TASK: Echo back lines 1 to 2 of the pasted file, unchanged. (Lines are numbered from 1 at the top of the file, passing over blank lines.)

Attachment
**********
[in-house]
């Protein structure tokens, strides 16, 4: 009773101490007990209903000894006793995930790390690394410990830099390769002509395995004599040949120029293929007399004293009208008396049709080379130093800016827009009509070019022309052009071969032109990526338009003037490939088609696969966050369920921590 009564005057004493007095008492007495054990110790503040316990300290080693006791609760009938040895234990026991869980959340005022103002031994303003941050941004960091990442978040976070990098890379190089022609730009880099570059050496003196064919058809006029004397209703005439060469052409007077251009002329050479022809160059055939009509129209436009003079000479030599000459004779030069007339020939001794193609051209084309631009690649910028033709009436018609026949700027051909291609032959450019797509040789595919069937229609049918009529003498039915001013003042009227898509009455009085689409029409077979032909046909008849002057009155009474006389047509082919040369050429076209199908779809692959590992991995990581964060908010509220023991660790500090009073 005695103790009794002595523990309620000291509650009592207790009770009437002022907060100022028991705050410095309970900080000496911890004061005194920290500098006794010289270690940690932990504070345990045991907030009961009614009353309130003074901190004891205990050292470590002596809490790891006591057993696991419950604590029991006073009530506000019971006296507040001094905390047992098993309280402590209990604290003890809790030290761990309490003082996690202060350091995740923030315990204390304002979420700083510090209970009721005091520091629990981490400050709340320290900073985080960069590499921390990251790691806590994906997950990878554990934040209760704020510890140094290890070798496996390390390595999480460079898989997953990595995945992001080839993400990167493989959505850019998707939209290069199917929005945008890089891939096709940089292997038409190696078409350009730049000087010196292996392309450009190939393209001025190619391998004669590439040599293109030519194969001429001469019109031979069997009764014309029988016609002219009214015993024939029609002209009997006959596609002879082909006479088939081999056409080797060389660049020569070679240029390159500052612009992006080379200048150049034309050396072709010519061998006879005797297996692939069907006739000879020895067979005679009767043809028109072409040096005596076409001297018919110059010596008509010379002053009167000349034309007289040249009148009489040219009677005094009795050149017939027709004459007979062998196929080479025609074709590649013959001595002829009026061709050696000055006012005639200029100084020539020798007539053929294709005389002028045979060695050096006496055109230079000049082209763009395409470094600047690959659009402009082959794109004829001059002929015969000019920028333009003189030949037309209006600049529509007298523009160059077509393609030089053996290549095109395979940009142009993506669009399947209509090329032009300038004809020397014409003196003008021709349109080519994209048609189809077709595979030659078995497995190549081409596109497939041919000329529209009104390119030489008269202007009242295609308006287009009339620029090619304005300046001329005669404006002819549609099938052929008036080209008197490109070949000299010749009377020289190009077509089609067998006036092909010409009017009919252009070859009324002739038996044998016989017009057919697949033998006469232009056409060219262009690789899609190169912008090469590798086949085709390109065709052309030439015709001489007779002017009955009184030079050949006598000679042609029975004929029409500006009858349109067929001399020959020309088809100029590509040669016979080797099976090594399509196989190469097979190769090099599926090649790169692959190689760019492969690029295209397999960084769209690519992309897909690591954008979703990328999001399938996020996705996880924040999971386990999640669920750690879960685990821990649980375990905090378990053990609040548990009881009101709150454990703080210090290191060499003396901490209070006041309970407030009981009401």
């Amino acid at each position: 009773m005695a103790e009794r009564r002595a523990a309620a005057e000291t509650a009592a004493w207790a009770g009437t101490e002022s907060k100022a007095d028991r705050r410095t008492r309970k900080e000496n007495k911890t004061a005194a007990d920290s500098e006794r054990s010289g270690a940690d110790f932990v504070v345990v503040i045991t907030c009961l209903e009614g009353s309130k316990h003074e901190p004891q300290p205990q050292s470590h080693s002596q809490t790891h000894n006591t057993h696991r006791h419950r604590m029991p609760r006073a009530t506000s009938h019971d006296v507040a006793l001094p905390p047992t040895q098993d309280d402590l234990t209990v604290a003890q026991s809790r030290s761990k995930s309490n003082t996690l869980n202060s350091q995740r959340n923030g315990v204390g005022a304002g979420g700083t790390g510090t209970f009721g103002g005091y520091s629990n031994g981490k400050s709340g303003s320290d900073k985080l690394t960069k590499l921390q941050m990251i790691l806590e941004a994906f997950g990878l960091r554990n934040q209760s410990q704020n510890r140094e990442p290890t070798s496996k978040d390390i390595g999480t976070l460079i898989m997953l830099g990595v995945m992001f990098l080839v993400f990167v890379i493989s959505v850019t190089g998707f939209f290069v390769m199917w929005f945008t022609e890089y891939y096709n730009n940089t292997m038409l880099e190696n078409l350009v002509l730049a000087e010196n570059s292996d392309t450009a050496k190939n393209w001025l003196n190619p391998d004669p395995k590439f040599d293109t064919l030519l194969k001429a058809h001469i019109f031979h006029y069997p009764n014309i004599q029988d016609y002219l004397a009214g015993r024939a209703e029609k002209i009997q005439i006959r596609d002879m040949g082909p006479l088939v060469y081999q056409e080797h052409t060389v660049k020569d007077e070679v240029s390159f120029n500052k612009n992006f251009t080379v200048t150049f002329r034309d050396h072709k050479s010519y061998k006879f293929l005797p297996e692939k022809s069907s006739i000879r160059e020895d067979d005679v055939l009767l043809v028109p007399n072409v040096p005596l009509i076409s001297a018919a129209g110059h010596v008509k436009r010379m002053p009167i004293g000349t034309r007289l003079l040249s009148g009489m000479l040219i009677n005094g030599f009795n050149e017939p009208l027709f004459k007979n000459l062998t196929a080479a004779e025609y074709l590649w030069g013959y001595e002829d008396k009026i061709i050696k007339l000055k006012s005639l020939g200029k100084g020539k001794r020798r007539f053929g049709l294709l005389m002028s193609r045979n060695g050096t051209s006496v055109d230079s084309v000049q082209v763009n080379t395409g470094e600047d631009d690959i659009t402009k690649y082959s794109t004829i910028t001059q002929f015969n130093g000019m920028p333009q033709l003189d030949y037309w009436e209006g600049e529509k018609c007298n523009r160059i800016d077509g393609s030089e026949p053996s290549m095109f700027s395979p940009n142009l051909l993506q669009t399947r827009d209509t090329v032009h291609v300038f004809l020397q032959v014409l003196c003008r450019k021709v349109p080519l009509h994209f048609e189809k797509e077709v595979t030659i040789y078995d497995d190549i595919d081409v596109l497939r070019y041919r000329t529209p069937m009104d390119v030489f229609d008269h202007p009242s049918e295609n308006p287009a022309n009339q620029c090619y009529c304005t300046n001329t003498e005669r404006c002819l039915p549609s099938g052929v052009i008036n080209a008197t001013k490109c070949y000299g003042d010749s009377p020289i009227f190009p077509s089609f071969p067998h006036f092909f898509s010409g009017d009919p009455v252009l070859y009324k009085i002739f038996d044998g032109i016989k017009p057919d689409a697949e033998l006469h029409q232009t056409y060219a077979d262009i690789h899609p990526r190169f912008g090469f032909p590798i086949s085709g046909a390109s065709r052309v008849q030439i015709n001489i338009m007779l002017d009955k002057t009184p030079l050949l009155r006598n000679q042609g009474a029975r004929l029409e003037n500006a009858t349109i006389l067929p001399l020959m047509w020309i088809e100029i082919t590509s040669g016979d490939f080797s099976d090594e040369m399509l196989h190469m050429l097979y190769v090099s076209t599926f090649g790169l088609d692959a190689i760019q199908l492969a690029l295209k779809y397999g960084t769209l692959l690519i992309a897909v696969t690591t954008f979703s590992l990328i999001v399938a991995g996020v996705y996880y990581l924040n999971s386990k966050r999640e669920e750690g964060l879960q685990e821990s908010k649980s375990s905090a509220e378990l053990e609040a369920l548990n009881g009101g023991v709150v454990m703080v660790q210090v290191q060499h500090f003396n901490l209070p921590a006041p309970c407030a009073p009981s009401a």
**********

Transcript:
[in-house]
């Protein structure tokens, strides 16, 4: 009773101490007990209903000894006793995930790390690394410990830099390769002509395995004599040949120029293929007399004293009208008396049709080379130093800016827009009509070019022309052009071969032109990526338009003037490939088609696969966050369920921590 009564005057004493007095008492007495054990110790503040316990300290080693006791609760009938040895234990026991869980959340005022103002031994303003941050941004960091990442978040976070990098890379190089022609730009880099570059050496003196064919058809006029004397209703005439060469052409007077251009002329050479022809160059055939009509129209436009003079000479030599000459004779030069007339020939001794193609051209084309631009690649910028033709009436018609026949700027051909291609032959450019797509040789595919069937229609049918009529003498039915001013003042009227898509009455009085689409029409077979032909046909008849002057009155009474006389047509082919040369050429076209199908779809692959590992991995990581964060908010509220023991660790500090009073 005695103790009794002595523990309620000291509650009592207790009770009437002022907060100022028991705050410095309970900080000496911890004061005194920290500098006794010289270690940690932990504070345990045991907030009961009614009353309130003074901190004891205990050292470590002596809490790891006591057993696991419950604590029991006073009530506000019971006296507040001094905390047992098993309280402590209990604290003890809790030290761990309490003082996690202060350091995740923030315990204390304002979420700083510090209970009721005091520091629990981490400050709340320290900073985080960069590499921390990251790691806590994906997950990878554990934040209760704020510890140094290890070798496996390390390595999480460079898989997953990595995945992001080839993400990167493989959505850019998707939209290069199917929005945008890089891939096709940089292997038409190696078409350009730049000087010196292996392309450009190939393209001025190619391998004669590439040599293109030519194969001429001469019109031979069997009764014309029988016609002219009214015993024939029609002209009997006959596609002879082909006479088939081999056409080797060389660049020569070679240029390159500052612009992006080379200048150049034309050396072709010519061998006879005797297996692939069907006739000879020895067979005679009767043809028109072409040096005596076409001297018919110059010596008509010379002053009167000349034309007289040249009148009489040219009677005094009795050149017939027709004459007979062998196929080479025609074709590649013959001595002829009026061709050696000055006012005639200029100084020539020798007539053929294709005389002028045979060695050096006496055109230079000049082209763009395409470094600047690959659009402009082959794109004829001059002929015969000019920028333009003189030949037309209006600049529509007298523009160059077509393609030089053996290549095109395979940009142009993506669009399947209509090329032009300038004809020397014409003196003008021709349109080519994209048609189809077709595979030659078995497995190549081409596109497939041919000329529209009104390119030489008269202007009242295609308006287009009339620029090619304005300046001329005669404006002819549609099938052929008036080209008197490109070949000299010749009377020289190009077509089609067998006036092909010409009017009919252009070859009324002739038996044998016989017009057919697949033998006469232009056409060219262009690789899609190169912008090469590798086949085709390109065709052309030439015709001489007779002017009955009184030079050949006598000679042609029975004929029409500006009858349109067929001399020959020309088809100029590509040669016979080797099976090594399509196989190469097979190769090099599926090649790169692959190689760019492969690029295209397999960084769209690519992309897909690591954008979703990328999001399938996020996705996880924040999971386990999640669920750690879960685990821990649980375990905090378990053990609040548990009881009101709150454990703080210090290191060499003396901490209070006041309970407030009981009401």